Singapore on track for 'more sustainable' population growth: PMO

Channel NewsAsia 10 Mar 15;

SINGAPORE: The Republic remains on track for "slower and more sustainable" population growth, with the overall growth rate of 1.3 per cent in 2014 the slowest in the past 10 years.

This is in line with what was proposed in the Population White Paper and a result of concrete measures taken to moderate foreign workforce growth said Ms Grace Fu, Minister in the Prime Minister's Office, speaking at the Committee of Supply 2015 debate on Tuesday (Mar 10).

She added that the size of the Permanent Resident population in Singapore has "stabilised" over the past two years, falling slightly from 531,000 in 2013 to 528,000 last year.

She also said the Government has taken a calibrated approach when it came to issuing citizenships and permanent residences status. Last year, 20,348 Singaporean Citizenships and 29,854 new Permanent Residences were granted.

In the same year, citizen births rose to around 33,000, about 2,000 more than in 2013, with the Total Fertility Rate increasing to 1.25 from 1.19 over the same period. There were about 24,000 marriages involving at least one citizen in 2014 - the highest since 1997, she said.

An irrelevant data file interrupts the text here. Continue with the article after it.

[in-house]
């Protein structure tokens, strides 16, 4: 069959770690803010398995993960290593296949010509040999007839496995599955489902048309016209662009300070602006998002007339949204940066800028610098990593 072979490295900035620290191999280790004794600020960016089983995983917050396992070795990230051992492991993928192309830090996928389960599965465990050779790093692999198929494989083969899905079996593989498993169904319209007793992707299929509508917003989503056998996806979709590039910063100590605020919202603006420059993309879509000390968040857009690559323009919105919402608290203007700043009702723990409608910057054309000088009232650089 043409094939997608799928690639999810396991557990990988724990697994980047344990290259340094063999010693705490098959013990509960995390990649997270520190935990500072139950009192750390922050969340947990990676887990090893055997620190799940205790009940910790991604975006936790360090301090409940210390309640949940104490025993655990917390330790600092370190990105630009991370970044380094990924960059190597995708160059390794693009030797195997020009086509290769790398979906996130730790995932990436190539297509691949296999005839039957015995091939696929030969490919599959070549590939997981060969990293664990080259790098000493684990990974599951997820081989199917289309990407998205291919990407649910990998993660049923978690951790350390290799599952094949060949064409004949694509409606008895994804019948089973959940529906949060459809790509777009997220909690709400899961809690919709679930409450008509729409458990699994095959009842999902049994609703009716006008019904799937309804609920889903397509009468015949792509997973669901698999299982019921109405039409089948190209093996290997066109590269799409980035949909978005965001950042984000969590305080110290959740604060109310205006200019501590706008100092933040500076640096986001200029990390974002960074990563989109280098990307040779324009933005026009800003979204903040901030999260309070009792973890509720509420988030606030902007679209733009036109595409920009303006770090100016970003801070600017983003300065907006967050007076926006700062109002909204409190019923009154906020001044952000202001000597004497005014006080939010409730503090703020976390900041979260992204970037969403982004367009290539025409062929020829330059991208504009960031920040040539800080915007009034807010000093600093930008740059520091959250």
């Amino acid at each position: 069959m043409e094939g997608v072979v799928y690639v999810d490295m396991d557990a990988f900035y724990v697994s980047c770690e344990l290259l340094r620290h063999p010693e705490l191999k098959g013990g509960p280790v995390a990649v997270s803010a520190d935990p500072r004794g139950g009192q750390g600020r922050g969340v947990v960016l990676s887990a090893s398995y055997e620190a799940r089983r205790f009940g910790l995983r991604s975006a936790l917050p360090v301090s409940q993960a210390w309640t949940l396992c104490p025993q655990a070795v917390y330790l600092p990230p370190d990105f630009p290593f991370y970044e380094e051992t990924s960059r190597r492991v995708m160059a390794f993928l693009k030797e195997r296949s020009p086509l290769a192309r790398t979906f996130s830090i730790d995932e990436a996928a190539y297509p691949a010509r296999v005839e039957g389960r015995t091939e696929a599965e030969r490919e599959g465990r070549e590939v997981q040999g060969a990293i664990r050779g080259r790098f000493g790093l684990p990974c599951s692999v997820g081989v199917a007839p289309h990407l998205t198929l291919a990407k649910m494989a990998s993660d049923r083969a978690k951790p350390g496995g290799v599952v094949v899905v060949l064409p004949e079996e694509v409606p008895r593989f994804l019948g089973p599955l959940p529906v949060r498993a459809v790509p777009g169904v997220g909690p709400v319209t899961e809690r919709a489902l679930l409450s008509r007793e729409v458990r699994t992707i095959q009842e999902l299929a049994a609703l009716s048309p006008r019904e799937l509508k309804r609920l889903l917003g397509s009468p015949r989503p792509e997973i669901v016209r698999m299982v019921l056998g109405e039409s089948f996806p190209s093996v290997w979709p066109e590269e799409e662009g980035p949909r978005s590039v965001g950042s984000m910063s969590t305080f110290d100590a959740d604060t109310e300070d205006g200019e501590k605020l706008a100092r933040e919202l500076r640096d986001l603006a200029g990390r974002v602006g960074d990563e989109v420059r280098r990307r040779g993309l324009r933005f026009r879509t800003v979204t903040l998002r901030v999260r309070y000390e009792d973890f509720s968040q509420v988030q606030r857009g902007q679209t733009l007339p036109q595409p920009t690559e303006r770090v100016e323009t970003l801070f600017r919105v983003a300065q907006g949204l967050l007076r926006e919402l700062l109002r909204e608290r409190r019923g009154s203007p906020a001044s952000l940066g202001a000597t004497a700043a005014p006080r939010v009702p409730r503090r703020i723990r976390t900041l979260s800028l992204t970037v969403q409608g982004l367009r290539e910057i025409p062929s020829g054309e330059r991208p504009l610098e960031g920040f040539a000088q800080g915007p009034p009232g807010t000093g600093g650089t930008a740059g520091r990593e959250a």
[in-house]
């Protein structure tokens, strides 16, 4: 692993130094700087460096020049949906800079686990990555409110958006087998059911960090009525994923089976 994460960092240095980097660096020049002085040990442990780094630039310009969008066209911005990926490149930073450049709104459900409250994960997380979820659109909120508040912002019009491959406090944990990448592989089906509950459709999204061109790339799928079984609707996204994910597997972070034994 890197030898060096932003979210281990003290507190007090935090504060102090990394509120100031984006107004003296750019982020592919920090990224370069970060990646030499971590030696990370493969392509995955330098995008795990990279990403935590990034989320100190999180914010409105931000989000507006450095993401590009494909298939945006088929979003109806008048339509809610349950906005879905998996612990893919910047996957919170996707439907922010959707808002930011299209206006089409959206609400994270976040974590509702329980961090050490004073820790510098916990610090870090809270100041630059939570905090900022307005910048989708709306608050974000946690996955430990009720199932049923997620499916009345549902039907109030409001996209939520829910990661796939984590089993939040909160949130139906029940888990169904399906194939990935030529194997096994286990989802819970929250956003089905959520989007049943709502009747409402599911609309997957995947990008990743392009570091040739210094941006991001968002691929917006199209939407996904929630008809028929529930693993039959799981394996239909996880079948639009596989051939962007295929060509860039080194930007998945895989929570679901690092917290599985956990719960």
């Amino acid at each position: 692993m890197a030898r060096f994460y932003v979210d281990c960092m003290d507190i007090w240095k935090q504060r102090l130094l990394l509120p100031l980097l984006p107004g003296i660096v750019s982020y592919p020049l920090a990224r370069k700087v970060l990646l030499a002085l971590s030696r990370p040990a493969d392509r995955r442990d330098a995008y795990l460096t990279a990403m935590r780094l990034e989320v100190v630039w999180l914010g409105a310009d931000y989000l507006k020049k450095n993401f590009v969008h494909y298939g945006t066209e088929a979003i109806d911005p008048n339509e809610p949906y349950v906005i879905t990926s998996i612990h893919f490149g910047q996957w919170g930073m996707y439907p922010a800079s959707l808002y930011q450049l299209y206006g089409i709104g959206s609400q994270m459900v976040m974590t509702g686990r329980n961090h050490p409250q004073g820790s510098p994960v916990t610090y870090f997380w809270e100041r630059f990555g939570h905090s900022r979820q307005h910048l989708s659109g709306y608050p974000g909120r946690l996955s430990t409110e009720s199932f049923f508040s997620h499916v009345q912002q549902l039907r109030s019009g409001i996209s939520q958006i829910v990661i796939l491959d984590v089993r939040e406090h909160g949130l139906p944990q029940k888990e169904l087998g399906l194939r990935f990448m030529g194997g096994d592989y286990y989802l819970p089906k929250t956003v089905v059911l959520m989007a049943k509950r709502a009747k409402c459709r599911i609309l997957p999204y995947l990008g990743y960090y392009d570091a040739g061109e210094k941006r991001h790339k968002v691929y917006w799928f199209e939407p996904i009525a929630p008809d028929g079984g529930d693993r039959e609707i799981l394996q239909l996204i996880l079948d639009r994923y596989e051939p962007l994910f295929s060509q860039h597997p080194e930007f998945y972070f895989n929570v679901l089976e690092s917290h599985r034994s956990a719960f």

"The size of our Permanent Resident population has stabilised, and in fact fallen slightly in the last two years. Overall, our immigrants help to prevent our citizen population from shrinking," said Ms Fu, who is also the Second Minister for the Environment and Water Resources and for Foreign Affairs.

Within the citizen population, the median age increased to 40.4 years, while the proportion of those aged 65 and above rose to 12.4 per cent, up from 11.7 per cent in June 2013.

"In all, we remain committed to our goal of a sustainable population, to ensure that Singapore remains a good home for Singaporeans of all ages to live, work and play."

Even as the Government continues to build up the Singaporean core in the workforce, Ms Fu emphasised that it is important for the country to remain open to foreigners.

"Foreigners help to plug gaps that cannot be filled by Singaporeans, provide expertise and ideas to kickstart new sectors, and transfer skills that enrich our local workforce and businesses," she said.

Ms Fu added: "For example, research and development in Singapore has benefited from the experience and expertise from around the world, and has resulted in several breakthroughs such as more effective treatment of tuberculosis and underwater robotics. The result is a more flexible and competitive workforce which is responsive to the shifting global business environment."

- CNA/es/xk